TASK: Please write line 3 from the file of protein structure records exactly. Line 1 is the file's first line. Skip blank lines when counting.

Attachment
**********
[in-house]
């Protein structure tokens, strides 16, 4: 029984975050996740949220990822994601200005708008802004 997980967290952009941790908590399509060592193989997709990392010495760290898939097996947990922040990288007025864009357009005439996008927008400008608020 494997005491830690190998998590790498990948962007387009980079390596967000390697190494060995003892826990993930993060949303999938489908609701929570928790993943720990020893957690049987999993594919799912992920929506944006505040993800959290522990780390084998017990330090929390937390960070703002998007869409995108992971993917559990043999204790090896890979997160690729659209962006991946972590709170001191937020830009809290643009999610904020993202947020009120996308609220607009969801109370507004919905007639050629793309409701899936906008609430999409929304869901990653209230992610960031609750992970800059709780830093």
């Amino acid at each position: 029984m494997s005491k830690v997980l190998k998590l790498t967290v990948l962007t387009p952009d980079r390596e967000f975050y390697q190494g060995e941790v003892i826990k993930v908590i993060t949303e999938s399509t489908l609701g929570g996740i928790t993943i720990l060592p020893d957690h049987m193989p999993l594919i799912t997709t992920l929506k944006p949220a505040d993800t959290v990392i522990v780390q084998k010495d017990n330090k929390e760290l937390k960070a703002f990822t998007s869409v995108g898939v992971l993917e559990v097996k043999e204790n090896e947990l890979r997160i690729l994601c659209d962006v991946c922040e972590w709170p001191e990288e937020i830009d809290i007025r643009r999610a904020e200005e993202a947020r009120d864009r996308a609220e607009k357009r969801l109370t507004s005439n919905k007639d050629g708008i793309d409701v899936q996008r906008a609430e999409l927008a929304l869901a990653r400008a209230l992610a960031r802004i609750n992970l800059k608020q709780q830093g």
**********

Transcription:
């Amino acid at each position: 029984m494997s005491k830690v997980l190998k998590l790498t967290v990948l962007t387009p952009d980079r390596e967000f975050y390697q190494g060995e941790v003892i826990k993930v908590i993060t949303e999938s399509t489908l609701g929570g996740i928790t993943i720990l060592p020893d957690h049987m193989p999993l594919i799912t997709t992920l929506k944006p949220a505040d993800t959290v990392i522990v780390q084998k010495d017990n330090k929390e760290l937390k960070a703002f990822t998007s869409v995108g898939v992971l993917e559990v097996k043999e204790n090896e947990l890979r997160i690729l994601c659209d962006v991946c922040e972590w709170p001191e990288e937020i830009d809290i007025r643009r999610a904020e200005e993202a947020r009120d864009r996308a609220e607009k357009r969801l109370t507004s005439n919905k007639d050629g708008i793309d409701v899936q996008r906008a609430e999409l927008a929304l869901a990653r400008a209230l992610a960031r802004i609750n992970l800059k608020q709780q830093g």